You will get the points for Age, based on the date your application reaches to Centralized Intake Office.


    (Maximum 10 points + another 5 points are awarded for Arranged employment in Adaptability Section)

    In some cases, you can get points if you have a permanent, full-time job offer from a Canadian employer. The job must be arranged before you apply to come to Canada as a federal skilled worker.

    A valid job offer has to be:

    for full-time, permanent and not seasonal work,

    and

    in an occupation listed as Skill Type 0 or Skill Level A or B of the National Occupational Classification (NOC)


    If you have a spouse or common law partner who will immigrate with you to Canada, they can earn points for adaptability too. You can only get points for each item once. This include your or your spouse’s past education or work experience in Canada; relatives in Canada, Language and Education of your spouse, and Arranged Employment (if applicable)

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  • UNDERSTANDING THE NOC

    You may have seen the term “NOC” on this site. It is short for the National Occupational Classification (NOC).

    The NOC is a system used by the Government of Canada to classify jobs (occupations). Jobs are grouped based on the type of work a person does and the types of job duties.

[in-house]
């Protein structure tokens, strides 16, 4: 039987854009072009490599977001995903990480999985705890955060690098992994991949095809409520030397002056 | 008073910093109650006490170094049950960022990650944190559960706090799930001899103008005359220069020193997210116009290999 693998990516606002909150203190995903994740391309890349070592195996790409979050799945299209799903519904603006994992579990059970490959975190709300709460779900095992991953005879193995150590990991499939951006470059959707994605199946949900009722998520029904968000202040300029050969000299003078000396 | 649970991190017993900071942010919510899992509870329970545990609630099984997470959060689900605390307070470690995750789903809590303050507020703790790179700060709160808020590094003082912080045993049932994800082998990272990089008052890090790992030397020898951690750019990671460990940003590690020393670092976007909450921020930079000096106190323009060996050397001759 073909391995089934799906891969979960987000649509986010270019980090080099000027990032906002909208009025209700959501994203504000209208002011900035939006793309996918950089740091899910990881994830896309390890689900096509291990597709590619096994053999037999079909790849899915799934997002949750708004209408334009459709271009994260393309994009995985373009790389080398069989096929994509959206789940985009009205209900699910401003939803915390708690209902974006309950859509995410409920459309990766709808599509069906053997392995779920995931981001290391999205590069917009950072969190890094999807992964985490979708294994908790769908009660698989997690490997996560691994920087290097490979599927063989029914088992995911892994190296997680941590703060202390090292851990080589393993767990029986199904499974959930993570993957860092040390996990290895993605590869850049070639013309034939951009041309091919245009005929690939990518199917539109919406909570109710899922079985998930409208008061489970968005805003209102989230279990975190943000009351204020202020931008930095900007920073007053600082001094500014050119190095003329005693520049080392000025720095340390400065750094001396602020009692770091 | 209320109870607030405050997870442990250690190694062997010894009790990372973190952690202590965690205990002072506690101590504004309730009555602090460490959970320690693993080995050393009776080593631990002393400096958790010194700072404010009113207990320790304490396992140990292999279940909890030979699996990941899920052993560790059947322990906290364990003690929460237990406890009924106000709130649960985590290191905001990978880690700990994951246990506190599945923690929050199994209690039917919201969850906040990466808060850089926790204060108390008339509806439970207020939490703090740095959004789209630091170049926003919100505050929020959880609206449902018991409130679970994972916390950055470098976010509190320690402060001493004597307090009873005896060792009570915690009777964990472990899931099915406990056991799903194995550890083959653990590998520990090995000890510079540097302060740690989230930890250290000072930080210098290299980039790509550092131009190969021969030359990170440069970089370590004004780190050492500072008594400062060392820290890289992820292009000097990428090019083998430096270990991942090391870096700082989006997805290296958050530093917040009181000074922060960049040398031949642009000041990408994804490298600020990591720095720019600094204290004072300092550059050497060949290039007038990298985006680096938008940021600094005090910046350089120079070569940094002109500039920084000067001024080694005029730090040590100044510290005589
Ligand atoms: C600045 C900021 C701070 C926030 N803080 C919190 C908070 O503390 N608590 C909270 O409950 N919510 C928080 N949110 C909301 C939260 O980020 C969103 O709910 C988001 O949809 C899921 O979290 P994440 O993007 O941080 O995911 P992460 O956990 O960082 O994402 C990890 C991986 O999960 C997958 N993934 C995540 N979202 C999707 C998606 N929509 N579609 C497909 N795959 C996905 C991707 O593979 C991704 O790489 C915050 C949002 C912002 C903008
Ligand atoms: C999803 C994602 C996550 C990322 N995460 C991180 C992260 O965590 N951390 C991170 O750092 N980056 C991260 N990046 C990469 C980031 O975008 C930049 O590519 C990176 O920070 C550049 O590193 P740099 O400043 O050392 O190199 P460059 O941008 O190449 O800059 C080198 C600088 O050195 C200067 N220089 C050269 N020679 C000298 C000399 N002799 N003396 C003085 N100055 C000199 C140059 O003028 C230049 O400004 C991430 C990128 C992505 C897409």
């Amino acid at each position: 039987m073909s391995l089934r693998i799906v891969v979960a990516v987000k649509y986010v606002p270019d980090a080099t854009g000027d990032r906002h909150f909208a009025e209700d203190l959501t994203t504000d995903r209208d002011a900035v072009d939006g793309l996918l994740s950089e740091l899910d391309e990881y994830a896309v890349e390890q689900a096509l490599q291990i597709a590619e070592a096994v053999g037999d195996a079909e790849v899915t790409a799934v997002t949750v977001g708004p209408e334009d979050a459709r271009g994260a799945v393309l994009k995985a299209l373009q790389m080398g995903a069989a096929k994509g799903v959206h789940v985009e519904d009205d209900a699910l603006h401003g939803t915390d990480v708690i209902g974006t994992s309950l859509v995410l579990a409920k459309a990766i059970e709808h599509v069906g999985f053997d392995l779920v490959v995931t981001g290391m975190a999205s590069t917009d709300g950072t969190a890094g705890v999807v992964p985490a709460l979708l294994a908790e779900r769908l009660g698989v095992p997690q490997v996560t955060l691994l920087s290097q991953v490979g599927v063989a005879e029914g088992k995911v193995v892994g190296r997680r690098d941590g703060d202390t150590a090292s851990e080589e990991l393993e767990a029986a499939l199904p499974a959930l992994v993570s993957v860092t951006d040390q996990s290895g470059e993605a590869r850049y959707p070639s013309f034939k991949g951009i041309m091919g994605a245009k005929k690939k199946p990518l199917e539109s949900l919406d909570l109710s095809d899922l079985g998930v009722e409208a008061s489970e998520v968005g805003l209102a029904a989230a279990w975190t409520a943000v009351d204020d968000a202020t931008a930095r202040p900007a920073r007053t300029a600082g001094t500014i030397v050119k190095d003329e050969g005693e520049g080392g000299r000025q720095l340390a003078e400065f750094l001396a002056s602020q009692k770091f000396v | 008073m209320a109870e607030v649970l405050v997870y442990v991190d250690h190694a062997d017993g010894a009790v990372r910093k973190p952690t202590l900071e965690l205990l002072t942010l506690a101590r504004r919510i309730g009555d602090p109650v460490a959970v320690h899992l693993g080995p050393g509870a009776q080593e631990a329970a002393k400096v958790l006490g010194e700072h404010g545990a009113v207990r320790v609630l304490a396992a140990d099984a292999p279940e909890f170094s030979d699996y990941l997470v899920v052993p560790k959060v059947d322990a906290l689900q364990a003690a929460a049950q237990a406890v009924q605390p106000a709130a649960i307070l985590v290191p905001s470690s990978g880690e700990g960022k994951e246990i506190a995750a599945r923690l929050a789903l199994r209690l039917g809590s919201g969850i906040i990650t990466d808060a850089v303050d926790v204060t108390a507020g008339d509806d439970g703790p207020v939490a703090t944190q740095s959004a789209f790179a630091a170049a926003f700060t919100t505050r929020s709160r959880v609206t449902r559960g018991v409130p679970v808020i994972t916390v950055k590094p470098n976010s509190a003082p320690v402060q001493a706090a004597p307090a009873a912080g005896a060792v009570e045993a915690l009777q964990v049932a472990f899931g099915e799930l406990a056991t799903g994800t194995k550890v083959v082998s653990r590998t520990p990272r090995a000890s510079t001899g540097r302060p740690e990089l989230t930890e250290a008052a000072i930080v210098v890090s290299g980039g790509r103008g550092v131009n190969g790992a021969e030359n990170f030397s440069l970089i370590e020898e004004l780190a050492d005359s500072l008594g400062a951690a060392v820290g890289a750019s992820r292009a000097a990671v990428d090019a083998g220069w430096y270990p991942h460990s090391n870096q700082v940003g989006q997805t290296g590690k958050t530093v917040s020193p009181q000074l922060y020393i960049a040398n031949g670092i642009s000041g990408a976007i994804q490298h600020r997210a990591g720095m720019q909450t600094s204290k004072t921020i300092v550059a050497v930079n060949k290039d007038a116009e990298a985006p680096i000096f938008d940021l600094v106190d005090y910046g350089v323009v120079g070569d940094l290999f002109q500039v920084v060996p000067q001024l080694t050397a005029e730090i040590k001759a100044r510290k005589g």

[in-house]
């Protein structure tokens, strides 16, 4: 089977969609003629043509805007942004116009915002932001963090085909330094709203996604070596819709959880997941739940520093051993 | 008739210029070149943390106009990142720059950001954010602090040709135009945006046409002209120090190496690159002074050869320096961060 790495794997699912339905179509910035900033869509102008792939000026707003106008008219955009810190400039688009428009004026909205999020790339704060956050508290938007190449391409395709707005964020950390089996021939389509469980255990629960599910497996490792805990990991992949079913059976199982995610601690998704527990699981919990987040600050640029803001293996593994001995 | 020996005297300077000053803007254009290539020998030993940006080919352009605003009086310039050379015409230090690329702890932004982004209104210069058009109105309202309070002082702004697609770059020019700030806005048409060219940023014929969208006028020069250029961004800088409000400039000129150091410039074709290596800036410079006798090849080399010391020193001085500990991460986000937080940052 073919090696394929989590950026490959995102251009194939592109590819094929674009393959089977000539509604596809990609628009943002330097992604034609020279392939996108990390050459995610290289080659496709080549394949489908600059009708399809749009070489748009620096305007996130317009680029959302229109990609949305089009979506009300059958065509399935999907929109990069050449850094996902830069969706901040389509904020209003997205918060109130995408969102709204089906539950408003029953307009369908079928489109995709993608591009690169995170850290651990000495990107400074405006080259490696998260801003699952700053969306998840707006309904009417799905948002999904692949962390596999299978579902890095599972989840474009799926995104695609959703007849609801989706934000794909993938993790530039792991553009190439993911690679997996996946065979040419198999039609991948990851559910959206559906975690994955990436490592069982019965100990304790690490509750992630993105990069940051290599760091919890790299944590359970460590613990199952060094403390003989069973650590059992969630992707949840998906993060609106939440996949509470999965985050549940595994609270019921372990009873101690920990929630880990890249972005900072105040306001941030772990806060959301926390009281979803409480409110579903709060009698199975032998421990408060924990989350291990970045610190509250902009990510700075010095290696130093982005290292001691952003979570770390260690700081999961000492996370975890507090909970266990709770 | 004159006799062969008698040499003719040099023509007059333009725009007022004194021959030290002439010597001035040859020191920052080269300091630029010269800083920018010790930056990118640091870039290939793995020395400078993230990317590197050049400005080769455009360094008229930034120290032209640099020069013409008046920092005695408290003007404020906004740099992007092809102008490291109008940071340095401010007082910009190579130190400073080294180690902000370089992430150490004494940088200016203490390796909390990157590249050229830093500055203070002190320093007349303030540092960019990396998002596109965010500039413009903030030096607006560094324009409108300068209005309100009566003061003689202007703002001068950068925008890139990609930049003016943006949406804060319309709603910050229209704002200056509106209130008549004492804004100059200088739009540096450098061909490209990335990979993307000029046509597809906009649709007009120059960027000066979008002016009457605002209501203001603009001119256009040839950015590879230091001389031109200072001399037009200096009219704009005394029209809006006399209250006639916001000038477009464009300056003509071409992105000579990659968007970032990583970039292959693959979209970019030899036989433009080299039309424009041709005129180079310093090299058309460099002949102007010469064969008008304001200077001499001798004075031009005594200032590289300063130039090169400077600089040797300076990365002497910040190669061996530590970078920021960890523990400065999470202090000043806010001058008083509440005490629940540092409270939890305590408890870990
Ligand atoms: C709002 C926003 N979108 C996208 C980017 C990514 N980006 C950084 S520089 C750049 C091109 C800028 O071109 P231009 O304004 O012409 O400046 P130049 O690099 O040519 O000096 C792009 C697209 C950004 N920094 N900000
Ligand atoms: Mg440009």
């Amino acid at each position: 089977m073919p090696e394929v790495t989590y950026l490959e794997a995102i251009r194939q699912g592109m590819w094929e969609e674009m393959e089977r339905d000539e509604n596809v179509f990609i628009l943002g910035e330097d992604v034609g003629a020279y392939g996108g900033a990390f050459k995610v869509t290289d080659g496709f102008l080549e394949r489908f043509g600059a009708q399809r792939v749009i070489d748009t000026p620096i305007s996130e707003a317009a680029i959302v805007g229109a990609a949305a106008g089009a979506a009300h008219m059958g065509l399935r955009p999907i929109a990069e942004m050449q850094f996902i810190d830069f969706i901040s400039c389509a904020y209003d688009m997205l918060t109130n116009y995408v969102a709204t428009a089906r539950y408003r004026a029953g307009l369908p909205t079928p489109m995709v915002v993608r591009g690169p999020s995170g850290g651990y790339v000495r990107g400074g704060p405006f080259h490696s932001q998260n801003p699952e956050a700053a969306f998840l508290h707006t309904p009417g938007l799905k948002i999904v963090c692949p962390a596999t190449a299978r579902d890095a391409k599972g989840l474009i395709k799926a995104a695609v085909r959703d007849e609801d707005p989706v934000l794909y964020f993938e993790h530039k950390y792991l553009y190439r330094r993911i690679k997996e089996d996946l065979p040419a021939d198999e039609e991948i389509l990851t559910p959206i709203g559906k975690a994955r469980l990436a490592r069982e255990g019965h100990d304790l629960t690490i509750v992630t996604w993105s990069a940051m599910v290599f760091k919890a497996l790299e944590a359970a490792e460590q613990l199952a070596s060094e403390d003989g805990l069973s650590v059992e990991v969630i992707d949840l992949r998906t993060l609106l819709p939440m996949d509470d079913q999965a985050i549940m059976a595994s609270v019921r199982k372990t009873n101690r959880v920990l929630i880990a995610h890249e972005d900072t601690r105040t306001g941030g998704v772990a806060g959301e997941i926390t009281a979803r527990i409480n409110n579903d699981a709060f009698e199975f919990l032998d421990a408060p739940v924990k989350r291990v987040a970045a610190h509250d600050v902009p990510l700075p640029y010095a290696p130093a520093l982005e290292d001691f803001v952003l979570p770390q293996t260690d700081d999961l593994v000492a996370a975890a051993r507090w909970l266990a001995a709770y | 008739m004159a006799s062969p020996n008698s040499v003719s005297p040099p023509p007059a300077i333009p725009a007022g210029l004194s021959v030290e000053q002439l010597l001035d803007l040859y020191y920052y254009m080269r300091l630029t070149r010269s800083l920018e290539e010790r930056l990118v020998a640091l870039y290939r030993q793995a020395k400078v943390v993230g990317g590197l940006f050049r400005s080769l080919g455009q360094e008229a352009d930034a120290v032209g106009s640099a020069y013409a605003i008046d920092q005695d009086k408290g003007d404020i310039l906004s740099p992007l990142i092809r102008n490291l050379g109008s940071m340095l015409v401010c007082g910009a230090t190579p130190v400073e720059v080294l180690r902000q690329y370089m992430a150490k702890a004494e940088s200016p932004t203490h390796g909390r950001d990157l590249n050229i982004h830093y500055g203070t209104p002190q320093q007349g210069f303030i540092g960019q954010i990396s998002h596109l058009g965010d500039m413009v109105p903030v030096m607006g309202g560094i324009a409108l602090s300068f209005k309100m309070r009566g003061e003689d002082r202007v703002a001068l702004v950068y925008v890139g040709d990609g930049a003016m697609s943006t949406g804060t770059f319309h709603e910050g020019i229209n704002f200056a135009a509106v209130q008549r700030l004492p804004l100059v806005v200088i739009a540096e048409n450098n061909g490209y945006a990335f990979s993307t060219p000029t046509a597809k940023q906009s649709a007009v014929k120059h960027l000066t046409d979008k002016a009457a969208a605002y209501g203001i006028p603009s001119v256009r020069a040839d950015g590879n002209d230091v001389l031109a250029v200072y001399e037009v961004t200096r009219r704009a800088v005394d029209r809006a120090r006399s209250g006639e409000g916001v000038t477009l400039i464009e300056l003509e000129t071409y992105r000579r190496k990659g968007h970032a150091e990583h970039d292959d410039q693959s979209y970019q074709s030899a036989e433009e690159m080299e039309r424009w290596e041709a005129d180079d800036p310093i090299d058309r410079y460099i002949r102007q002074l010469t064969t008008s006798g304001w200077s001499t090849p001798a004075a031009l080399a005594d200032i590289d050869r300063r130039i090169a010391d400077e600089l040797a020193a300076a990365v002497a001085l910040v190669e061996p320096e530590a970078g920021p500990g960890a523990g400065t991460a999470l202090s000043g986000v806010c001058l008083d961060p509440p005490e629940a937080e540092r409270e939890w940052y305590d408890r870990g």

Many of Canada’s immigration programs use it to decide if a job, or type of work experience, is valid for that program’s criteria. For instance, if a person wants to apply as a skilled worker they should check the NOC to see which jobs are considered “skilled” (NOC Skill Type 0 or Skill Level A or B). Find your job title, code and skill level or type.

    There are some codes used only in specific immigration cases. If you can’t find the NOC for your case in the table below or on the NOC website,

    The job information is broken down into a number of groups. For immigration purposes, the main groups are:

    1. Skill Type 0 (zero) – management jobs.
      • examples: restaurant managers, mine managers, shore captains (fishing)
    2. Skill Level A — professional jobs. People usually need a degree from a university for these jobs.
      • examples: doctors, dentists, architects
    3. Skill Level B — technical jobs and skilled trades. People usually need a college diploma or to train as an apprentice to do these jobs.
      • examples: chefs, electricians, plumbers
    4. Skill Level C — intermediate jobs. These jobs usually need high school and/or job-specific training.
      • examples: long-haul truck drivers, butchers, food and beverage servers